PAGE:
Sunshine Superman (2015) Review
I always wanted to fly as a kid. It felt like the ultimate expression of freedom. I used to daydream about how the wind would feel in my face, how fast I would go (not too fast), how high (not too high), and how I would balance my body weight. Over the years my relationship with my own mortality has blossomed, and thanks to the glory of the internet I’ve witnessed many horrifying deaths from many unexpected causes. So I’ve limited myself in the kinds of physical activities I will and won’t pursue, especially just for fun. One of those activities is skydiving. There is just no way in hell. What could possess someone, I ask myself. How deluded would you have to be to make that decision?
This new documentary from writer/director Marah Strauch has answered my question: very. The strange thing is, the jumpers themselves are the first to admit it, and proudly. Having that kind of perspective usually means you’re okay. And in fact the jumpers in this documentary are all well-spoken, highly educated, and highly trained professionals. It finally struck me that, hey, they don’t let just any idiot take a plane ride to jump out. A lot goes into it. The main element of separation between these people and others is that skydivers handle their fear differently and can overcome it. This allows them to accomplish feats outside our realm of experience and fathomability.
Enter Carl Boenish (rhymes with “Danish”). The central figure of this documentary is such an infectiously enthusiastic and inspiring figure that the people in his life, even those that knew him briefly, speak about the major impact he had on them. I fell in love with the guy. The beauty of Carl is that he successfully makes his choices seem like the most natural thing in the world, as it was his self-proclaimed mission to do. He wanted to share how attainable and exhilarating jumping can be for people who can’t fathom it. So he invented innovative ways to film it. His wealth of insane footage is part of what makes this such an incredible documentary subject. And yes, seeing every possible angle of the jump takes away the shroud of fear and mystery. Even if it’s difficult to watch at points, it kind of starts to make sense the more you’re exposed to it.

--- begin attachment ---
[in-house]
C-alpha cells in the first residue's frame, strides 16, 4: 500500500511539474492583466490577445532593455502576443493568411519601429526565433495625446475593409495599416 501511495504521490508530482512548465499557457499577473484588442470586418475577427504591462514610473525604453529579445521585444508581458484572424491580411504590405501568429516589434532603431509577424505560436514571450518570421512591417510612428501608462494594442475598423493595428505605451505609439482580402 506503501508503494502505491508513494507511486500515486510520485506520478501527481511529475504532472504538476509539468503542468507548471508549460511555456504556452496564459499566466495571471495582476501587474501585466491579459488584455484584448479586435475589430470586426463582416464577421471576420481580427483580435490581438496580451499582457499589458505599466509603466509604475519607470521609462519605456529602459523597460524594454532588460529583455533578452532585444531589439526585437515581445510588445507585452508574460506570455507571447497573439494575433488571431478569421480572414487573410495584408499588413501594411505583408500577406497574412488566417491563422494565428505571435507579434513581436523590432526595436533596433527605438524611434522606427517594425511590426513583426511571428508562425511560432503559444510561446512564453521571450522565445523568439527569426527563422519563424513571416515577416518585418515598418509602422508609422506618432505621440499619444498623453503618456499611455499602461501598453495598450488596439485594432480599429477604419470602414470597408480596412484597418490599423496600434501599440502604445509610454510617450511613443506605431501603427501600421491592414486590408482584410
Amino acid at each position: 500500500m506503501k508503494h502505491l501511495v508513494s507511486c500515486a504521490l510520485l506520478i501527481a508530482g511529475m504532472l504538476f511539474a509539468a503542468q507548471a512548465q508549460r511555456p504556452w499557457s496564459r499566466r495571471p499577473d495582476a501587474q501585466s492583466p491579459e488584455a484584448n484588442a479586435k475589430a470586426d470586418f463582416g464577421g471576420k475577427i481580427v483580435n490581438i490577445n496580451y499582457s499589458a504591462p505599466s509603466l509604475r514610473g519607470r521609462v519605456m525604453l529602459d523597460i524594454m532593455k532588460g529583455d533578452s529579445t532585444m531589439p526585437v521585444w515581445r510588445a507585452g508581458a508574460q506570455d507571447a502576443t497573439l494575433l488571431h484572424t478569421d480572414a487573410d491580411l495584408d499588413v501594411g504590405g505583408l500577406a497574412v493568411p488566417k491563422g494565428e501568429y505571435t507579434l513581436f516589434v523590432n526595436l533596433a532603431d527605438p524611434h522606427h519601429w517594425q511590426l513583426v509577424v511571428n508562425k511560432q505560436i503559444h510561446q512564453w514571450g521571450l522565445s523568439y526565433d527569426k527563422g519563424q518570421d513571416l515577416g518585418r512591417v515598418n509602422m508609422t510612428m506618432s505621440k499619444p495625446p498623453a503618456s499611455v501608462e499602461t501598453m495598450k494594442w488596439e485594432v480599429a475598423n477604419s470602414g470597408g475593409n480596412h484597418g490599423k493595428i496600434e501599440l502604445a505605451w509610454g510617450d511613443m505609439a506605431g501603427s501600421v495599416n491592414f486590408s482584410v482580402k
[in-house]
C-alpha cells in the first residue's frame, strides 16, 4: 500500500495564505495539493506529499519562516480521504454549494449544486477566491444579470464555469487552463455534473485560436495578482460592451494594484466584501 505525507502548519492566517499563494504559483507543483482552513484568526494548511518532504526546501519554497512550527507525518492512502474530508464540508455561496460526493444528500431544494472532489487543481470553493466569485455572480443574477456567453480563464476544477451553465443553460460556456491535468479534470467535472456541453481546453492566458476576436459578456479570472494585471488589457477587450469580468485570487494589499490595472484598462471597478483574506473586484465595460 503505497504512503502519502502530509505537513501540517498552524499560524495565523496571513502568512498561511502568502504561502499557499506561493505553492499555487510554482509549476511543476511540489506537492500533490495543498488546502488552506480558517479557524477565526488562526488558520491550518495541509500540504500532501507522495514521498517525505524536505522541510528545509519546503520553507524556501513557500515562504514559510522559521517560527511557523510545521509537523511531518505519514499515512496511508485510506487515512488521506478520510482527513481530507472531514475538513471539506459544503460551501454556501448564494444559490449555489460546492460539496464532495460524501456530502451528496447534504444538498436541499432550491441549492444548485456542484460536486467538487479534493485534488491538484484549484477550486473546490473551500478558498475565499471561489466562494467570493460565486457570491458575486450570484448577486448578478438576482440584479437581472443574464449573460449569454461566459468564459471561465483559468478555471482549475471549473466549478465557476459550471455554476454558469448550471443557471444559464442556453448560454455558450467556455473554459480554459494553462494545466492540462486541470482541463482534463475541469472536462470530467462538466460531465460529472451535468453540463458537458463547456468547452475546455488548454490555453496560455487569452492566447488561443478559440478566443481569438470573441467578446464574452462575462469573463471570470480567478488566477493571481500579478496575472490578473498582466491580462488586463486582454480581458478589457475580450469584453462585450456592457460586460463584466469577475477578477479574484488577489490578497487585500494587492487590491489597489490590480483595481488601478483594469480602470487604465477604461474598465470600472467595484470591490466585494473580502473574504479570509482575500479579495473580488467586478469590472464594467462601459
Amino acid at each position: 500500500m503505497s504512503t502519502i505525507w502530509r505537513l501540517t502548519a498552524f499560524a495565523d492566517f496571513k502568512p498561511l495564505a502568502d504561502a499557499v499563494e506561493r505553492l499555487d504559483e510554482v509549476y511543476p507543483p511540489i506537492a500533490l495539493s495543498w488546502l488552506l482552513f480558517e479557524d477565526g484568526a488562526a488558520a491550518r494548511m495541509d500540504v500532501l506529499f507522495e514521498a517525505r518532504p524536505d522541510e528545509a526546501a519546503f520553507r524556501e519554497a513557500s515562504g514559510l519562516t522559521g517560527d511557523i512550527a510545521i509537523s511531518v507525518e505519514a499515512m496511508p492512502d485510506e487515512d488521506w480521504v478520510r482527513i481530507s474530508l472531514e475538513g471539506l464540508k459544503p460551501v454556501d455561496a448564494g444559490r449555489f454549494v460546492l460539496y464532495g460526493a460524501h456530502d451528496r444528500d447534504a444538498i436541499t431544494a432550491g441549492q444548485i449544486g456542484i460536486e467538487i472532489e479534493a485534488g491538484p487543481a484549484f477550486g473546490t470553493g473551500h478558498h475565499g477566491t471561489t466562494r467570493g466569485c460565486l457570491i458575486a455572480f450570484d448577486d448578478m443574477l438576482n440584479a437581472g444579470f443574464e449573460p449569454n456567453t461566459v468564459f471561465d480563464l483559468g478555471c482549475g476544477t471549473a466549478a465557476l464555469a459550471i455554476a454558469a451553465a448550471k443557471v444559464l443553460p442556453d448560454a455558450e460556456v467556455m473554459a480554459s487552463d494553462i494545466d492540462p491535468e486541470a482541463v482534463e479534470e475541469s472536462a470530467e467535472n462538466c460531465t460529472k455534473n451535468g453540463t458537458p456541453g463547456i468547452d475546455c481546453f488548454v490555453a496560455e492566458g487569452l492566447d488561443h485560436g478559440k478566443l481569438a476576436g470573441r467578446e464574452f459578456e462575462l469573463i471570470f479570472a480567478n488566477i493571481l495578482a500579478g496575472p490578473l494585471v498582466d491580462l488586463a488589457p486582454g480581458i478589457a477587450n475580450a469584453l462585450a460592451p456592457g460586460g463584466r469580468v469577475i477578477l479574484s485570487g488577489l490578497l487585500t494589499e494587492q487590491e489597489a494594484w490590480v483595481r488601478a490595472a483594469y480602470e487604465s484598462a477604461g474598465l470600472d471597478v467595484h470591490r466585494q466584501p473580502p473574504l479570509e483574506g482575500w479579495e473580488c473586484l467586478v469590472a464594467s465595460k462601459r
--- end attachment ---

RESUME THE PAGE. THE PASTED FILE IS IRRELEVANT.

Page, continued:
With this cinematic gold Strauch combines old news coverage and interviews from around this time period (late ‘70s to early ‘80s). Because at the time Carl’s movement from skydiving to jumping off of cliffs and buildings was a completely alien idea—there were extensive legal battles and police interventions—this footage adds a dimension of excitement and intrigue. Not only do we get the full story from the period, but Strauch also employs tastefully simple dramatic recreations of important anecdotes. These plop you in the middle of the relatable lives of the subjects, but avoid being distracting by focusing on their actions and not their faces. John Kaada’s period soundtrack completes the picture of the era while adding an easy-going yet high energy. The story really picks up the pace with Carl’s invention of BASE jumping (an acronym for the four types of platforms from which to jump—Buildings, Antennae, Spans, and Earth).
In the midst of all this excitement is one of the most pure, adorable, and inspirational love stories you’ll ever see. Carl and his wife Jean shared everything. They were one of those couples that were living in their purpose by being together, no explanation needed. They supported each other and powered through every boundary they came up against. Their climactic moments in Norway bring their tale to a rare level of grandiosity and gothic beauty.
Carl’s story is a testament to the potency of our actions when we’re following our passion. Even more than jumping, it makes a full life seem attainable, even if it is short. For many of us the only way we’ll ever fly is by fully living in our purpose. In Carl’s case, it’s like somebody has hit us over the head with a mallet of symbolism, pointing and yelling, “Look, dummy! You can fly!”